A ceasefire between Israel and the Palestinian militant group Hamas in the Gaza Strip has come into effect.
The ceasefire began early on Friday, bringing to an end 11 days of fighting in which more than 240 people were killed, most of them in Gaza.
Palestinians poured on to the streets of Gaza soon after the truce began, while a Hamas official warned that its hands were "on the trigger".
Both Israel and Hamas have claimed victory in the conflict.
US President Joe Biden said the ceasefire brought "genuine opportunity" for progress.
Soon after it started at 02:00 on Friday (23:00 GMT on Thursday), large numbers of Palestinians took to the streets in cars and on foot to celebrate. In Gaza, drivers honked their horns, while loudspeakers from mosques pronounced "the victory of the resistance".
Israel's military later said it was removing nearly all emergency restrictions on movement throughout the country.
Live: Israel and Palestinians claim victory after truce
The Israel-Palestinian conflict explained
Life in the Gaza Strip
The fighting began on 10 May after weeks of rising Israeli-Palestinian tension in occupied East Jerusalem that culminated in clashes at a holy site revered by both Muslims and Jews. Hamas began firing rockets after warning Israel to withdraw from the site, triggering retaliatory air strikes.
At least 232 people, including more than 100 women and children, were killed in Gaza, according to its health ministry. Israel has said at least 150 militants were among those killed in Gaza. Hamas has not given casualty figures for fighters.
In Israel 12 people, including two children, were killed, its medical service says.
The Israeli military says more than 4,300 rockets were fired towards its territory by militants and that it struck more than 1,000 militant targets in Gaza.
What have the two sides said?
The Israeli Political Security Cabinet said on Thursday night that it had "unanimously accepted the recommendation" for a ceasefire.
"The political leaders emphasised that the reality on the ground will determine the future of the campaign," the statement said.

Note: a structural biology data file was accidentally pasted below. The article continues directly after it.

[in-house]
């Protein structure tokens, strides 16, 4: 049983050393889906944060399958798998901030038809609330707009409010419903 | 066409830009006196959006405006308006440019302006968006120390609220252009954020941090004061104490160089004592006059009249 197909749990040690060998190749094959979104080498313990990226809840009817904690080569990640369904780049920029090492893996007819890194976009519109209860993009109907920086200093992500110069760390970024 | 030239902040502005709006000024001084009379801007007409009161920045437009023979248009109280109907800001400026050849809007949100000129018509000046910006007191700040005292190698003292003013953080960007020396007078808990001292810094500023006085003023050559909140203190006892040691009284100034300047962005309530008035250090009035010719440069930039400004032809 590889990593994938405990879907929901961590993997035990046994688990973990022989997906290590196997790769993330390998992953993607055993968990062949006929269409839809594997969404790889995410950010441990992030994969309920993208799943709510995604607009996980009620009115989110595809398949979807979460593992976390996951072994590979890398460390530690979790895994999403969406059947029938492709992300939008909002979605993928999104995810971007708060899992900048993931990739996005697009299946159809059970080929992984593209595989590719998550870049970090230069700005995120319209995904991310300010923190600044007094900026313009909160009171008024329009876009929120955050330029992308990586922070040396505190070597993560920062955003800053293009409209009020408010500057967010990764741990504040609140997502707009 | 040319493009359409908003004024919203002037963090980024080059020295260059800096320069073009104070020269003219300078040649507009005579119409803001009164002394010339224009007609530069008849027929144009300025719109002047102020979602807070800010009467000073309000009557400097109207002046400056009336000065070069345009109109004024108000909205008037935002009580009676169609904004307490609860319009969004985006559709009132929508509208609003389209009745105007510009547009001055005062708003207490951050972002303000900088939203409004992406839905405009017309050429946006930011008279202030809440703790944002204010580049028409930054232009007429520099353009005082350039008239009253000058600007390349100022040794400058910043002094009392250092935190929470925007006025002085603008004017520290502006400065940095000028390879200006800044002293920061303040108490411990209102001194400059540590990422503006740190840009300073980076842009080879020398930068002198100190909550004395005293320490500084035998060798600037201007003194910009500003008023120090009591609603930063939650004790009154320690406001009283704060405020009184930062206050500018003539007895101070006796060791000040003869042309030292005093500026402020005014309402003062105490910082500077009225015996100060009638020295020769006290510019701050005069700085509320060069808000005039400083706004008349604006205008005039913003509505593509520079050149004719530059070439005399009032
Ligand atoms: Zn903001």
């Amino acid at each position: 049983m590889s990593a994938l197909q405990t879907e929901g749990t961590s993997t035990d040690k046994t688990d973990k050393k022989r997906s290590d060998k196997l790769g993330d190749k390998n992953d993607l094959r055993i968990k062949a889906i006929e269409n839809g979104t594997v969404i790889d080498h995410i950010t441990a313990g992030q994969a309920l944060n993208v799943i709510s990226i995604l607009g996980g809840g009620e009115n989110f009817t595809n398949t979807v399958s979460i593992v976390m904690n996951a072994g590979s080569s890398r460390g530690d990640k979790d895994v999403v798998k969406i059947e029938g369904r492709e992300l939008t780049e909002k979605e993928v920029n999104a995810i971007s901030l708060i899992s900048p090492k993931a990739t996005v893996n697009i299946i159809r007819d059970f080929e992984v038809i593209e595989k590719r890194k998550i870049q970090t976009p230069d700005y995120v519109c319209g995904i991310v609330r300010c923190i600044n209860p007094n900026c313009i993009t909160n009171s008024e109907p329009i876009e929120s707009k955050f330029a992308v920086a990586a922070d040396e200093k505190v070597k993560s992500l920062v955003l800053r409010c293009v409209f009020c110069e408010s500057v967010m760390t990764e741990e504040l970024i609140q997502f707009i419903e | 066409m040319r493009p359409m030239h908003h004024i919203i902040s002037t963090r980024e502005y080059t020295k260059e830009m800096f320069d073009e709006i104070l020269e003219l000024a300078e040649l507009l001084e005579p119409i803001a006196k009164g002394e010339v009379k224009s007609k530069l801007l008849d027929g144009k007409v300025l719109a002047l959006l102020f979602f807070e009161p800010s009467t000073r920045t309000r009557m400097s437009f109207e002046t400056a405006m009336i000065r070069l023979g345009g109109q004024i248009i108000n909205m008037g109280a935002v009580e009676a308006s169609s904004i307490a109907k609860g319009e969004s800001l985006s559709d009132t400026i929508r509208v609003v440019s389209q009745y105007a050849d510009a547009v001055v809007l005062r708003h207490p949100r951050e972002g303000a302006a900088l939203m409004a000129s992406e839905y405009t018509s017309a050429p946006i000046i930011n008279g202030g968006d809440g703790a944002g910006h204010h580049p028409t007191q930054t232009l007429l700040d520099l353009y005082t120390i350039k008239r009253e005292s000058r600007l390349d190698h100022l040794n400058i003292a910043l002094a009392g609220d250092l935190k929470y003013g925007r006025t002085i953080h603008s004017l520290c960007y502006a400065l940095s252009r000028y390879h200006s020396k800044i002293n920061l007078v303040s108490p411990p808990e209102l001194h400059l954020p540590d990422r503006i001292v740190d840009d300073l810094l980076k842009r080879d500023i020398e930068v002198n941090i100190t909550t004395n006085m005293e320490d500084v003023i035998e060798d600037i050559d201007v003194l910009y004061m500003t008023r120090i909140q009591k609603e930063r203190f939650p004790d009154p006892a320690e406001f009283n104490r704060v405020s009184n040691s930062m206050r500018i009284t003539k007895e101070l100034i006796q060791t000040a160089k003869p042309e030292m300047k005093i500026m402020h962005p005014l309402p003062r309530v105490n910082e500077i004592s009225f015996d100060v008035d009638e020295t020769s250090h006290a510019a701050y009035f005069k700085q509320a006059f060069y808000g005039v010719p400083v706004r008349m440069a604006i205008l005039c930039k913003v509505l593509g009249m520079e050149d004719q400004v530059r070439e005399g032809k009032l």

Israeli Defence Minister Benny Gantz said on Twitter that the Gaza offensive had yielded "unprecedented military gains".
An Israeli official told ministers that Hamas was "deterred and suffered serious blows", according to the Ynet news website.
The children who have died in the conflict
Why is Gaza blurry on Google Maps?
A Hamas official told the Associated Press news agency that the ceasefire announced by Israel amounted to a "victory" for the Palestinian people and a defeat for Israeli Prime Minister Benjamin Netanyahu.
This view was shared by people celebrating on the streets of Gaza. "This is the day of victory, the day of freedom, and it is the most beautiful day that we've experienced," one said.
But Basem Naim, from the Hamas Council on International Relations, told the BBC he was sceptical about whether the truce would last.
"Without justice for Palestinians, without stopping the Israeli aggression and Israeli atrocities against our people in Jerusalem, the ceasefire will continue to be fragile," he said.
A member of Hamas's political bureau, Izzat al-Reshiq, issued a warning to Israel.
"It's true that the battle ends today but Netanyahu and the whole world should know that our hands are on the trigger and we will continue to ramp up the capabilities of this resistance," he told Reuters news agency.
A senior Hamas leader told the BBC in Gaza that Israel had promised to "lift their hand off Sheikh Jarrah and Al-Aqsa Mosque". He was referring to one of Islam's holiest mosques and the Jerusalem district which became a flashpoint during an attempt to evict Palestinian families from their homes.
Israel denied there was any such understanding. Benny Gantz, the defence minister, issued a statement saying that after the past 11 days Israel can show military achievements "unprecedented in their scale and strategic significance for the struggle with terrorist organisations in Gaza".
On both sides survivors and the bereaved from missiles and bombs are not claiming victory. By far the majority of the dead and injured are Palestinians in Gaza, which also suffered hundreds of millions of dollars of physical damage.
Both sides have also been crafting what is referred here sometimes as victory narratives.
It is the fourth big war between Israel and Hamas since the first one back in the end of 2008 and after each of those encounters, and all the smaller ones in between, similar things have been said by both sides in claiming victory and then essentially the seeds of the next conflict are sown. I can tell you one thing for certain - that if the status quo does not change favourably, there will be another round of this.
He said the US - Israel's closest and most important ally - fully supported the country's "right to defend itself against indiscriminate rocket attacks from Hamas and other Gaza-based terrorist groups that have taken the lives of innocent victims".
Anthony Zurcher: The Democrats' 'tectonic' shift on the conflict
He also praised Egypt's President Abdul Fattah al-Sisi for brokering the ceasefire, before turning to the human cost of the conflict.
"I send my sincere condolences to all the families, Israeli and Palestinian, who have lost loved ones and my hope for a full recovery for the wounded," he said.
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